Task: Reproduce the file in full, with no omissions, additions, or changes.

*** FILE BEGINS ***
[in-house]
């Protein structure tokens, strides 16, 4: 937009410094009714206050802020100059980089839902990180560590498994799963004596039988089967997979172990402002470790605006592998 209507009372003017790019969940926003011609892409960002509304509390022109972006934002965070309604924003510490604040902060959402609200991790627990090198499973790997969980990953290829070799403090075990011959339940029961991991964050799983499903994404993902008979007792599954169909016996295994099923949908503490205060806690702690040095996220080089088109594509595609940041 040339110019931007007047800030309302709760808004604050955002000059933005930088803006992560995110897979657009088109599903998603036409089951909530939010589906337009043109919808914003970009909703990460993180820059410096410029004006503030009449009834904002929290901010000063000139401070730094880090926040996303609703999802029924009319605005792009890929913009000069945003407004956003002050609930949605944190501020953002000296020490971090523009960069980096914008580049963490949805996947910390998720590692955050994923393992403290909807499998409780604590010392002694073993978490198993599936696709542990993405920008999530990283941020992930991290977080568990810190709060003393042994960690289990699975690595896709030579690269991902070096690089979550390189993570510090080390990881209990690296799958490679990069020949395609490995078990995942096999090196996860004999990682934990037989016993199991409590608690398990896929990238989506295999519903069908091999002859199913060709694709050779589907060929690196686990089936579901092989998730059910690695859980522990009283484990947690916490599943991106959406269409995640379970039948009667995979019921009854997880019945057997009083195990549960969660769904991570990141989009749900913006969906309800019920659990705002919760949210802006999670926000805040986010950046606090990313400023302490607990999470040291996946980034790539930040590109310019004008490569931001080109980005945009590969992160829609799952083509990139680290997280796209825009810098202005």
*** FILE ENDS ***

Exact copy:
[in-house]
């Protein structure tokens, strides 16, 4: 937009410094009714206050802020100059980089839902990180560590498994799963004596039988089967997979172990402002470790605006592998 209507009372003017790019969940926003011609892409960002509304509390022109972006934002965070309604924003510490604040902060959402609200991790627990090198499973790997969980990953290829070799403090075990011959339940029961991991964050799983499903994404993902008979007792599954169909016996295994099923949908503490205060806690702690040095996220080089088109594509595609940041 040339110019931007007047800030309302709760808004604050955002000059933005930088803006992560995110897979657009088109599903998603036409089951909530939010589906337009043109919808914003970009909703990460993180820059410096410029004006503030009449009834904002929290901010000063000139401070730094880090926040996303609703999802029924009319605005792009890929913009000069945003407004956003002050609930949605944190501020953002000296020490971090523009960069980096914008580049963490949805996947910390998720590692955050994923393992403290909807499998409780604590010392002694073993978490198993599936696709542990993405920008999530990283941020992930991290977080568990810190709060003393042994960690289990699975690595896709030579690269991902070096690089979550390189993570510090080390990881209990690296799958490679990069020949395609490995078990995942096999090196996860004999990682934990037989016993199991409590608690398990896929990238989506295999519903069908091999002859199913060709694709050779589907060929690196686990089936579901092989998730059910690695859980522990009283484990947690916490599943991106959406269409995640379970039948009667995979019921009854997880019945057997009083195990549960969660769904991570990141989009749900913006969906309800019920659990705002919760949210802006999670926000805040986010950046606090990313400023302490607990999470040291996946980034790539930040590109310019004008490569931001080109980005945009590969992160829609799952083509990139680290997280796209825009810098202005």